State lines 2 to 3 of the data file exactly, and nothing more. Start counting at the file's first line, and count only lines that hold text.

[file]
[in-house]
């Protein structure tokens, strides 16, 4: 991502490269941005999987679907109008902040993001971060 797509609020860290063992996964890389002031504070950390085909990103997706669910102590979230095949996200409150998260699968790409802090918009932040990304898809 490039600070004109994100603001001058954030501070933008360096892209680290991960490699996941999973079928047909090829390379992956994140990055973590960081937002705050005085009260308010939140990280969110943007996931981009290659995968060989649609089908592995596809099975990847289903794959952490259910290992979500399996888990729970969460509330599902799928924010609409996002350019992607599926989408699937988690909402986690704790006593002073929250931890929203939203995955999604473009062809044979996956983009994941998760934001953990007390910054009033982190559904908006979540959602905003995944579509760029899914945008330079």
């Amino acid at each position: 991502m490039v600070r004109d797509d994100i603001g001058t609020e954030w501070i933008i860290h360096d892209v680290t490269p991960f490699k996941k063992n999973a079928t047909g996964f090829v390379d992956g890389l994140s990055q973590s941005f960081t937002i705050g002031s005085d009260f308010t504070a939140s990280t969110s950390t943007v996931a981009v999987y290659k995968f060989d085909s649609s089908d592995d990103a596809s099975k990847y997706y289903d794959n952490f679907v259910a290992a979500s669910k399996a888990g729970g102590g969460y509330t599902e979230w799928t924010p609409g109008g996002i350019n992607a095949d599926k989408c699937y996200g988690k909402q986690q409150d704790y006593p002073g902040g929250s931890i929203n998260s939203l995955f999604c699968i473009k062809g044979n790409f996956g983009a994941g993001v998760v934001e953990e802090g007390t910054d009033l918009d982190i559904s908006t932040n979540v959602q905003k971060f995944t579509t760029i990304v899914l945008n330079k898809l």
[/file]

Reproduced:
């Protein structure tokens, strides 16, 4: 991502490269941005999987679907109008902040993001971060 797509609020860290063992996964890389002031504070950390085909990103997706669910102590979230095949996200409150998260699968790409802090918009932040990304898809 490039600070004109994100603001001058954030501070933008360096892209680290991960490699996941999973079928047909090829390379992956994140990055973590960081937002705050005085009260308010939140990280969110943007996931981009290659995968060989649609089908592995596809099975990847289903794959952490259910290992979500399996888990729970969460509330599902799928924010609409996002350019992607599926989408699937988690909402986690704790006593002073929250931890929203939203995955999604473009062809044979996956983009994941998760934001953990007390910054009033982190559904908006979540959602905003995944579509760029899914945008330079």
């Amino acid at each position: 991502m490039v600070r004109d797509d994100i603001g001058t609020e954030w501070i933008i860290h360096d892209v680290t490269p991960f490699k996941k063992n999973a079928t047909g996964f090829v390379d992956g890389l994140s990055q973590s941005f960081t937002i705050g002031s005085d009260f308010t504070a939140s990280t969110s950390t943007v996931a981009v999987y290659k995968f060989d085909s649609s089908d592995d990103a596809s099975k990847y997706y289903d794959n952490f679907v259910a290992a979500s669910k399996a888990g729970g102590g969460y509330t599902e979230w799928t924010p609409g109008g996002i350019n992607a095949d599926k989408c699937y996200g988690k909402q986690q409150d704790y006593p002073g902040g929250s931890i929203n998260s939203l995955f999604c699968i473009k062809g044979n790409f996956g983009a994941g993001v998760v934001e953990e802090g007390t910054d009033l918009d982190i559904s908006t932040n979540v959602q905003k971060f995944t579509t760029i990304v899914l945008n330079k898809l």